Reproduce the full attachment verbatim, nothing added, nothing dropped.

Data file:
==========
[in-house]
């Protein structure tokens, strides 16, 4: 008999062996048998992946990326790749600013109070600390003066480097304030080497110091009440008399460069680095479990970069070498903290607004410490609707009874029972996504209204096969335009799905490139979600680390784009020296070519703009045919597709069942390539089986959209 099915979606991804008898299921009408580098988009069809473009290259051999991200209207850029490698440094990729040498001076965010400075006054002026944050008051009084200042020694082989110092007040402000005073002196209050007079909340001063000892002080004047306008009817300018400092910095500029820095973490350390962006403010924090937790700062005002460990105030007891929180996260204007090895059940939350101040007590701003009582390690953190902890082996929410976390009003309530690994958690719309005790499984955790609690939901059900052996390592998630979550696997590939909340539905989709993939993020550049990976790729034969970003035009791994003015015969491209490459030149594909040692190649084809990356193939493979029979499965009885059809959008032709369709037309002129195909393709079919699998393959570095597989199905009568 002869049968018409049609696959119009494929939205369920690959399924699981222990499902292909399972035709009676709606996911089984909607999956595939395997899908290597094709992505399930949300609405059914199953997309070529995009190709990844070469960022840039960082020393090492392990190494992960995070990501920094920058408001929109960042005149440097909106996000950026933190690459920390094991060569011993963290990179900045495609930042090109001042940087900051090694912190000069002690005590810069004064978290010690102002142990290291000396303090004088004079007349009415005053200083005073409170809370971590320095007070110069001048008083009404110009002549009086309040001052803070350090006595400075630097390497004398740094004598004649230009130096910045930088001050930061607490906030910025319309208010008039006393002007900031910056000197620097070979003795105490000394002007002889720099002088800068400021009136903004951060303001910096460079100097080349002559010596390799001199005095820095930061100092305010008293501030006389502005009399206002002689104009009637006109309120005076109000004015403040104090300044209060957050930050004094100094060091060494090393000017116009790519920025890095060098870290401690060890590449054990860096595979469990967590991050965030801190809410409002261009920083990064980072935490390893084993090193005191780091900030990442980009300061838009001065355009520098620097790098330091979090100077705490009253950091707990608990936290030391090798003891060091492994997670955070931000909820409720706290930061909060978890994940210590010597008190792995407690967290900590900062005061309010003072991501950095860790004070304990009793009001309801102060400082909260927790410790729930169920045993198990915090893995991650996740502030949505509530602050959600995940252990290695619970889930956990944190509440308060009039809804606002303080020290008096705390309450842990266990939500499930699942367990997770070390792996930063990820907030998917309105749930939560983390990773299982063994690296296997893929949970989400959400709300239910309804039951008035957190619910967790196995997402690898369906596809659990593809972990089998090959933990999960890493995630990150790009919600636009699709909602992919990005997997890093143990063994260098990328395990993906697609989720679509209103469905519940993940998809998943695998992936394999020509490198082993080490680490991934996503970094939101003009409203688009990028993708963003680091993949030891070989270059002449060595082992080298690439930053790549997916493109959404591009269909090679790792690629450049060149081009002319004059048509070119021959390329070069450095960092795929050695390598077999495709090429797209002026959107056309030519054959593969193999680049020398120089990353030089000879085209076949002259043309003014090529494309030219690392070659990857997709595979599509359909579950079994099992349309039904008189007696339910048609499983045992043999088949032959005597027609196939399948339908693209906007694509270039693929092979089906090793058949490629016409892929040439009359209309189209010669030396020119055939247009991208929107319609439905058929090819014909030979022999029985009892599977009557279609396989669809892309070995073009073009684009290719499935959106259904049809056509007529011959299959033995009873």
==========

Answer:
[in-house]
């Protein structure tokens, strides 16, 4: 008999062996048998992946990326790749600013109070600390003066480097304030080497110091009440008399460069680095479990970069070498903290607004410490609707009874029972996504209204096969335009799905490139979600680390784009020296070519703009045919597709069942390539089986959209 099915979606991804008898299921009408580098988009069809473009290259051999991200209207850029490698440094990729040498001076965010400075006054002026944050008051009084200042020694082989110092007040402000005073002196209050007079909340001063000892002080004047306008009817300018400092910095500029820095973490350390962006403010924090937790700062005002460990105030007891929180996260204007090895059940939350101040007590701003009582390690953190902890082996929410976390009003309530690994958690719309005790499984955790609690939901059900052996390592998630979550696997590939909340539905989709993939993020550049990976790729034969970003035009791994003015015969491209490459030149594909040692190649084809990356193939493979029979499965009885059809959008032709369709037309002129195909393709079919699998393959570095597989199905009568 002869049968018409049609696959119009494929939205369920690959399924699981222990499902292909399972035709009676709606996911089984909607999956595939395997899908290597094709992505399930949300609405059914199953997309070529995009190709990844070469960022840039960082020393090492392990190494992960995070990501920094920058408001929109960042005149440097909106996000950026933190690459920390094991060569011993963290990179900045495609930042090109001042940087900051090694912190000069002690005590810069004064978290010690102002142990290291000396303090004088004079007349009415005053200083005073409170809370971590320095007070110069001048008083009404110009002549009086309040001052803070350090006595400075630097390497004398740094004598004649230009130096910045930088001050930061607490906030910025319309208010008039006393002007900031910056000197620097070979003795105490000394002007002889720099002088800068400021009136903004951060303001910096460079100097080349002559010596390799001199005095820095930061100092305010008293501030006389502005009399206002002689104009009637006109309120005076109000004015403040104090300044209060957050930050004094100094060091060494090393000017116009790519920025890095060098870290401690060890590449054990860096595979469990967590991050965030801190809410409002261009920083990064980072935490390893084993090193005191780091900030990442980009300061838009001065355009520098620097790098330091979090100077705490009253950091707990608990936290030391090798003891060091492994997670955070931000909820409720706290930061909060978890994940210590010597008190792995407690967290900590900062005061309010003072991501950095860790004070304990009793009001309801102060400082909260927790410790729930169920045993198990915090893995991650996740502030949505509530602050959600995940252990290695619970889930956990944190509440308060009039809804606002303080020290008096705390309450842990266990939500499930699942367990997770070390792996930063990820907030998917309105749930939560983390990773299982063994690296296997893929949970989400959400709300239910309804039951008035957190619910967790196995997402690898369906596809659990593809972990089998090959933990999960890493995630990150790009919600636009699709909602992919990005997997890093143990063994260098990328395990993906697609989720679509209103469905519940993940998809998943695998992936394999020509490198082993080490680490991934996503970094939101003009409203688009990028993708963003680091993949030891070989270059002449060595082992080298690439930053790549997916493109959404591009269909090679790792690629450049060149081009002319004059048509070119021959390329070069450095960092795929050695390598077999495709090429797209002026959107056309030519054959593969193999680049020398120089990353030089000879085209076949002259043309003014090529494309030219690392070659990857997709595979599509359909579950079994099992349309039904008189007696339910048609499983045992043999088949032959005597027609196939399948339908693209906007694509270039693929092979089906090793058949490629016409892929040439009359209309189209010669030396020119055939247009991208929107319609439905058929090819014909030979022999029985009892599977009557279609396989669809892309070995073009073009684009290719499935959106259904049809056509007529011959299959033995009873």